Katianie Katianie - 1 month ago 8
C++ Question

Checking variable arguments for type

I have the below a function I use for string concatenation, it takes in a variable length set of arguments. I want to check to make sure each element is
a char*. I was looking into using dymanic_cast but it cannot be used for char*.
How should I go about casting the arg?:

char* Concatenate(int numStrings, ...)
{
vector<char*> stringVectorArray;
va_list vargList;

if (numStrings > 0 && numStrings < MAX_STRING_BUFFER_SIZE)
{
//Store each of the arguments so we can iterate through them later.
va_start(vargList, numStrings);
for (int currIndex = 0; currIndex < numStrings; currIndex++)
{
char* item = (char*)(va_arg(vargList, char*));
if (item == NULL)
{
//Error: One of the parameters is not char*.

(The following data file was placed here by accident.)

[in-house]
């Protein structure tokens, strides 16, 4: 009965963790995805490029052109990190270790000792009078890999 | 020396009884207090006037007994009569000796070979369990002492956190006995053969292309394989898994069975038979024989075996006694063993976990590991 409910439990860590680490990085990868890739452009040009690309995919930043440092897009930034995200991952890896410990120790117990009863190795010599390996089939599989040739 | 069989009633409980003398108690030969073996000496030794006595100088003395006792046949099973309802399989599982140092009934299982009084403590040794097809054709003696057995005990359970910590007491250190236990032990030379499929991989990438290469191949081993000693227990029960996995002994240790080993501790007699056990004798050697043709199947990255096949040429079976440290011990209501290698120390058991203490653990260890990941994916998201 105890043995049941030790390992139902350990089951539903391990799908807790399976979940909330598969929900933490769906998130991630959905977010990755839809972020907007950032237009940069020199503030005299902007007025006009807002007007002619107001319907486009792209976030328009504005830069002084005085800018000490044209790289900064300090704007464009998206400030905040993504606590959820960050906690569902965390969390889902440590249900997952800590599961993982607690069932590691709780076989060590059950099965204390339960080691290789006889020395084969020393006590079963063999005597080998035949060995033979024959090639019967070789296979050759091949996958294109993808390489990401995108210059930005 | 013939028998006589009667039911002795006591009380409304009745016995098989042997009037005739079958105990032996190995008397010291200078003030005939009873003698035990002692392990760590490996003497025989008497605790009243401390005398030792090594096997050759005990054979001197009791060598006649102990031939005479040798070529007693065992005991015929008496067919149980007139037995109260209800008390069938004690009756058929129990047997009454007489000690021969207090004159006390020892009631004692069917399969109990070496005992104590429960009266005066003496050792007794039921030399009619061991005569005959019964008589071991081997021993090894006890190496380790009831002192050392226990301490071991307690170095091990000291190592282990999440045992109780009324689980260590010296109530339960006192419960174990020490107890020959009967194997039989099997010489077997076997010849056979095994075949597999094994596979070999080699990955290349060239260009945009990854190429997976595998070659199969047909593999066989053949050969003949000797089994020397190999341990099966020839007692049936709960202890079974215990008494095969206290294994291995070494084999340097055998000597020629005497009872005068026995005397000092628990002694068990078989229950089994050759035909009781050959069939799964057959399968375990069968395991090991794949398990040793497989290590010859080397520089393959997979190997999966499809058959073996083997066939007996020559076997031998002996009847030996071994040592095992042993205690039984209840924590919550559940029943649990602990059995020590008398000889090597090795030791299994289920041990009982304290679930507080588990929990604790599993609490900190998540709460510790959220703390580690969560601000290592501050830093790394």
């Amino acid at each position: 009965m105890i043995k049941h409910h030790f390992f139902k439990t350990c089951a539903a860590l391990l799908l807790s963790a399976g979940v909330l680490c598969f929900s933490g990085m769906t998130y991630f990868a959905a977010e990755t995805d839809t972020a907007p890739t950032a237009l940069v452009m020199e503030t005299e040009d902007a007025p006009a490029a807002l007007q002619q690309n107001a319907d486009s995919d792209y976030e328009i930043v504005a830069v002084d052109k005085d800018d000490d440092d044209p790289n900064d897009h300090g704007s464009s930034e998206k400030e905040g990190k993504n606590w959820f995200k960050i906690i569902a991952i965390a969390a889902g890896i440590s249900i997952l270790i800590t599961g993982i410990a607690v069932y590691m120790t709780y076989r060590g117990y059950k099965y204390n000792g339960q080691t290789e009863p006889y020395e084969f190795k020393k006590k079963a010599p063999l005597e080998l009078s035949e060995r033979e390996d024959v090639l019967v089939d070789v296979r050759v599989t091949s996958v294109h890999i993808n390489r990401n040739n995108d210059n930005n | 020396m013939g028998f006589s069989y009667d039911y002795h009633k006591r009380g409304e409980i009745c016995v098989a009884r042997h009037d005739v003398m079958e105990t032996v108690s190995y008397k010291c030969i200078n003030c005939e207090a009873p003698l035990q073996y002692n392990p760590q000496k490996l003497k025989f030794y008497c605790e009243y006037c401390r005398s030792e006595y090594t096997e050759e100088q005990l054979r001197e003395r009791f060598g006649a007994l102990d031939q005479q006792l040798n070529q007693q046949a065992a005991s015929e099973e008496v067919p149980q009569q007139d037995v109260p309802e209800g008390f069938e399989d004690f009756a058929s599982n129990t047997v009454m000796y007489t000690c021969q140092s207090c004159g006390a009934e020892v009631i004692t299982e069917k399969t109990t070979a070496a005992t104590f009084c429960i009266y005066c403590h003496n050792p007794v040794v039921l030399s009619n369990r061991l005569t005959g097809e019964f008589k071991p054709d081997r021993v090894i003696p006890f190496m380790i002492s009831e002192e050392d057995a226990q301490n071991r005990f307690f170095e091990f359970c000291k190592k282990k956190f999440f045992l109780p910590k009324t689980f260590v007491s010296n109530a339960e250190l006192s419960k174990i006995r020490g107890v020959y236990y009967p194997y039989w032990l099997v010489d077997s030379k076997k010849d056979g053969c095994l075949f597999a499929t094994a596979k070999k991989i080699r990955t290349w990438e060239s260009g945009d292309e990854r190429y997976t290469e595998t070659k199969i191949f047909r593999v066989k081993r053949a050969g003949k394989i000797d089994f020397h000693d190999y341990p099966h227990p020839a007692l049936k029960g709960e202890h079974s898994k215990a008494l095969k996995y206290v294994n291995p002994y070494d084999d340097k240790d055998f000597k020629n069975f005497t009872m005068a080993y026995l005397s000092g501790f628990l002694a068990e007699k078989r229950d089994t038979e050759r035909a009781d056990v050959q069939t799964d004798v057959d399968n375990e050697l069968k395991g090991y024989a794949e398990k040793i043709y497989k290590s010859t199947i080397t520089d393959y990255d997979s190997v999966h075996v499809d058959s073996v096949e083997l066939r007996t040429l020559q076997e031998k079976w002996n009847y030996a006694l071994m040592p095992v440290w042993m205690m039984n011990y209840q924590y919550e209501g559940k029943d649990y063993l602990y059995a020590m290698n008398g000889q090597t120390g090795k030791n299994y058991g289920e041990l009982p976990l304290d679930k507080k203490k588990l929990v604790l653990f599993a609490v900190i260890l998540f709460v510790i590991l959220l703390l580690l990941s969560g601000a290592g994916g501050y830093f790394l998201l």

va_end(vargList);
return NULL;
}
else
{
stringVectorArray.push_back(item);
}
}
va_end(vargList);
}

return ConcatenateStrings(stringVectorArray);
}

Answer

You simply don't know. There is no well-defined way of knowing what the argument types are for a variable argument list.

You have to trust the caller to get it right: in C, use the (char*) notation, in C++ use reinterpret_cast.

The variadic templates of C++11 introduce type safety into variable argument lists.